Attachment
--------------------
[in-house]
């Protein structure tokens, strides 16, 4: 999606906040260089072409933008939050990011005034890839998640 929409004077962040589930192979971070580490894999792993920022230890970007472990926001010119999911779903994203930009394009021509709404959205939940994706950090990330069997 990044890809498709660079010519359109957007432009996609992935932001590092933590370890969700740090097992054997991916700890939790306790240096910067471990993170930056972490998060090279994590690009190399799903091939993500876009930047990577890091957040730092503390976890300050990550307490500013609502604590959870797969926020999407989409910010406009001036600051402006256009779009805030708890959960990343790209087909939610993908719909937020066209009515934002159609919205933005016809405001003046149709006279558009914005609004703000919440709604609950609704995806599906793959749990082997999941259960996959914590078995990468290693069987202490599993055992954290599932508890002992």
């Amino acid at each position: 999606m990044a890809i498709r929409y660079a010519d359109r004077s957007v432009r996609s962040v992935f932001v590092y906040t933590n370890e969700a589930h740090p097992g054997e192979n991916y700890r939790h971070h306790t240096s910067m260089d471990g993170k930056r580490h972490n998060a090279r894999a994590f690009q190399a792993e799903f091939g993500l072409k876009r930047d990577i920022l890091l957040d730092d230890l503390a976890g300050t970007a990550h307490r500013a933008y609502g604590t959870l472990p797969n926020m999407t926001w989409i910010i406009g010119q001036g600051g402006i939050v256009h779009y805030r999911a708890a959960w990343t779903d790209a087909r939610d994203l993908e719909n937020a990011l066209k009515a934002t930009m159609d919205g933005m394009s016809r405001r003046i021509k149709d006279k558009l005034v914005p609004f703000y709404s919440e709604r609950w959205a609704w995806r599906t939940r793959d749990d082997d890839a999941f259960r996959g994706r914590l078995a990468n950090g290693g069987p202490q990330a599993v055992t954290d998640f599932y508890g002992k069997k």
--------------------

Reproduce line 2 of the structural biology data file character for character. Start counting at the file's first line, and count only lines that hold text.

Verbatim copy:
């Protein structure tokens, strides 16, 4: 999606906040260089072409933008939050990011005034890839998640 929409004077962040589930192979971070580490894999792993920022230890970007472990926001010119999911779903994203930009394009021509709404959205939940994706950090990330069997 990044890809498709660079010519359109957007432009996609992935932001590092933590370890969700740090097992054997991916700890939790306790240096910067471990993170930056972490998060090279994590690009190399799903091939993500876009930047990577890091957040730092503390976890300050990550307490500013609502604590959870797969926020999407989409910010406009001036600051402006256009779009805030708890959960990343790209087909939610993908719909937020066209009515934002159609919205933005016809405001003046149709006279558009914005609004703000919440709604609950609704995806599906793959749990082997999941259960996959914590078995990468290693069987202490599993055992954290599932508890002992």